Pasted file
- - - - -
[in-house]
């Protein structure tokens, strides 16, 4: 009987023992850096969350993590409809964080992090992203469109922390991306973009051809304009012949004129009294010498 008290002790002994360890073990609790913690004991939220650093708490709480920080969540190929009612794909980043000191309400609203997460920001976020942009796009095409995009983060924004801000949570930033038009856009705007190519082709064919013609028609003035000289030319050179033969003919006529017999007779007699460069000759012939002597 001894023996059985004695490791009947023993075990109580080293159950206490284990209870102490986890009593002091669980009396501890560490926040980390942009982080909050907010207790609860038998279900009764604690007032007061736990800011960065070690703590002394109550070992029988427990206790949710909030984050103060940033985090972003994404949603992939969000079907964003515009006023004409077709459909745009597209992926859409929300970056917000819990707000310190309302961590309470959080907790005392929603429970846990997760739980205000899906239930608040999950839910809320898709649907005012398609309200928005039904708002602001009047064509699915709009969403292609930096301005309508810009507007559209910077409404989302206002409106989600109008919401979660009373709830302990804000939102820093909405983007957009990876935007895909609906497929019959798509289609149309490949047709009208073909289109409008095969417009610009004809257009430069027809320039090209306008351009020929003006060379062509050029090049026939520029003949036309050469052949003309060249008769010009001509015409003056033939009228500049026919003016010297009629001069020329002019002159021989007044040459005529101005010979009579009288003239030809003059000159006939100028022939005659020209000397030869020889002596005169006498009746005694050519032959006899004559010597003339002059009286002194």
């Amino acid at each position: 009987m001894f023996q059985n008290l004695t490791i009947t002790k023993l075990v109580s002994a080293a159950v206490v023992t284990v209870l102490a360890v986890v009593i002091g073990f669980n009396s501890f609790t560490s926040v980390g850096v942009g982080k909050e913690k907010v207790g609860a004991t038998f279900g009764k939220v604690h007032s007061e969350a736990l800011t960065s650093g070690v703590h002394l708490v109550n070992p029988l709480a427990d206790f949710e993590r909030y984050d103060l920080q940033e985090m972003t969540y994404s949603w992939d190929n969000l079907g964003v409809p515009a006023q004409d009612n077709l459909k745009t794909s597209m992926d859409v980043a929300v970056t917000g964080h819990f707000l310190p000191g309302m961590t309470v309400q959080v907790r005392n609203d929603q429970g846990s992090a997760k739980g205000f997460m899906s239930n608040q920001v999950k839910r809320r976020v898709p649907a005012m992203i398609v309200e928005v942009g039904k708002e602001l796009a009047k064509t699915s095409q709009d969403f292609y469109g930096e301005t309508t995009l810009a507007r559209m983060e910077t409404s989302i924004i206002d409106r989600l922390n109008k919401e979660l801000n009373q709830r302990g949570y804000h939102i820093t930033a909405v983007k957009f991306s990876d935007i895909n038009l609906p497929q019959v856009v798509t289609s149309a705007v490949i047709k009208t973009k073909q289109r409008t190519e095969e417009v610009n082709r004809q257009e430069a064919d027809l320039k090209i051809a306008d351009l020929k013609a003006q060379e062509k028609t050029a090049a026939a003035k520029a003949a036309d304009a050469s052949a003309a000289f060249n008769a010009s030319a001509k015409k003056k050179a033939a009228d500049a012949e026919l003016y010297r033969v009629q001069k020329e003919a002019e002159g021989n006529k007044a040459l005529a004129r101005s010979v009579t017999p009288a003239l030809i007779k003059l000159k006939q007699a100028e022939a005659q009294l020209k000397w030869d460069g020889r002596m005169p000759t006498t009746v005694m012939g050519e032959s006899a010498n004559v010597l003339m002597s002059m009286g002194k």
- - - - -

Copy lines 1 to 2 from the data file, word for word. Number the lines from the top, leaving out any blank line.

[in-house]
């Protein structure tokens, strides 16, 4: 009987023992850096969350993590409809964080992090992203469109922390991306973009051809304009012949004129009294010498 008290002790002994360890073990609790913690004991939220650093708490709480920080969540190929009612794909980043000191309400609203997460920001976020942009796009095409995009983060924004801000949570930033038009856009705007190519082709064919013609028609003035000289030319050179033969003919006529017999007779007699460069000759012939002597 001894023996059985004695490791009947023993075990109580080293159950206490284990209870102490986890009593002091669980009396501890560490926040980390942009982080909050907010207790609860038998279900009764604690007032007061736990800011960065070690703590002394109550070992029988427990206790949710909030984050103060940033985090972003994404949603992939969000079907964003515009006023004409077709459909745009597209992926859409929300970056917000819990707000310190309302961590309470959080907790005392929603429970846990997760739980205000899906239930608040999950839910809320898709649907005012398609309200928005039904708002602001009047064509699915709009969403292609930096301005309508810009507007559209910077409404989302206002409106989600109008919401979660009373709830302990804000939102820093909405983007957009990876935007895909609906497929019959798509289609149309490949047709009208073909289109409008095969417009610009004809257009430069027809320039090209306008351009020929003006060379062509050029090049026939520029003949036309050469052949003309060249008769010009001509015409003056033939009228500049026919003016010297009629001069020329002019002159021989007044040459005529101005010979009579009288003239030809003059000159006939100028022939005659020209000397030869020889002596005169006498009746005694050519032959006899004559010597003339002059009286002194």